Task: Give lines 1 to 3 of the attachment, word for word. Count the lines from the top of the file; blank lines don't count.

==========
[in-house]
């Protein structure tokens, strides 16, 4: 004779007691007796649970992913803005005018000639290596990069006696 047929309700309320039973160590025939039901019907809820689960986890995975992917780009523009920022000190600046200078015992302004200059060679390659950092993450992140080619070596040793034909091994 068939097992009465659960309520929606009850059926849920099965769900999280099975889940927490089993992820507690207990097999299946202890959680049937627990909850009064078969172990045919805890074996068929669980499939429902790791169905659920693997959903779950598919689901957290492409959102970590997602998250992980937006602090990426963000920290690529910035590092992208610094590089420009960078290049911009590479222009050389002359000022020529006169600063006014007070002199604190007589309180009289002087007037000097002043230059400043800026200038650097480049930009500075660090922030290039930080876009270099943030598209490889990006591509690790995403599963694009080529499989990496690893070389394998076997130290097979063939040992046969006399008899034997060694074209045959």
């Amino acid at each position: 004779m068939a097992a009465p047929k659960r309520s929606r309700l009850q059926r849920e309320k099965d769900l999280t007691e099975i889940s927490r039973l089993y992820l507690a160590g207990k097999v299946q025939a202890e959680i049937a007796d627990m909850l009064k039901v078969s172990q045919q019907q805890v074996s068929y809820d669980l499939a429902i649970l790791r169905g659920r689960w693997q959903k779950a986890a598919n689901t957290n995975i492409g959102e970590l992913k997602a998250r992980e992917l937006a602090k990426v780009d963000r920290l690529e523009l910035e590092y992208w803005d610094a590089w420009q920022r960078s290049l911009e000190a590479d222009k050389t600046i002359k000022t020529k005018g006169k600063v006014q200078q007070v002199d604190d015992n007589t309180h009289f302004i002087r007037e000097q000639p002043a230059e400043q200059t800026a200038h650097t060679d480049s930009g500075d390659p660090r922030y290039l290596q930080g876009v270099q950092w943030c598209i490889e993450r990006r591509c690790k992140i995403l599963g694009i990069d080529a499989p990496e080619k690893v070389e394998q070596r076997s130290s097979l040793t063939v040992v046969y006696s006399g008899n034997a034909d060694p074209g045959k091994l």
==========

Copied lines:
[in-house]
């Protein structure tokens, strides 16, 4: 004779007691007796649970992913803005005018000639290596990069006696 047929309700309320039973160590025939039901019907809820689960986890995975992917780009523009920022000190600046200078015992302004200059060679390659950092993450992140080619070596040793034909091994 068939097992009465659960309520929606009850059926849920099965769900999280099975889940927490089993992820507690207990097999299946202890959680049937627990909850009064078969172990045919805890074996068929669980499939429902790791169905659920693997959903779950598919689901957290492409959102970590997602998250992980937006602090990426963000920290690529910035590092992208610094590089420009960078290049911009590479222009050389002359000022020529006169600063006014007070002199604190007589309180009289002087007037000097002043230059400043800026200038650097480049930009500075660090922030290039930080876009270099943030598209490889990006591509690790995403599963694009080529499989990496690893070389394998076997130290097979063939040992046969006399008899034997060694074209045959």
């Amino acid at each position: 004779m068939a097992a009465p047929k659960r309520s929606r309700l009850q059926r849920e309320k099965d769900l999280t007691e099975i889940s927490r039973l089993y992820l507690a160590g207990k097999v299946q025939a202890e959680i049937a007796d627990m909850l009064k039901v078969s172990q045919q019907q805890v074996s068929y809820d669980l499939a429902i649970l790791r169905g659920r689960w693997q959903k779950a986890a598919n689901t957290n995975i492409g959102e970590l992913k997602a998250r992980e992917l937006a602090k990426v780009d963000r920290l690529e523009l910035e590092y992208w803005d610094a590089w420009q920022r960078s290049l911009e000190a590479d222009k050389t600046i002359k000022t020529k005018g006169k600063v006014q200078q007070v002199d604190d015992n007589t309180h009289f302004i002087r007037e000097q000639p002043a230059e400043q200059t800026a200038h650097t060679d480049s930009g500075d390659p660090r922030y290039l290596q930080g876009v270099q950092w943030c598209i490889e993450r990006r591509c690790k992140i995403l599963g694009i990069d080529a499989p990496e080619k690893v070389e394998q070596r076997s130290s097979l040793t063939v040992v046969y006696s006399g008899n034997a034909d060694p074209g045959k091994l």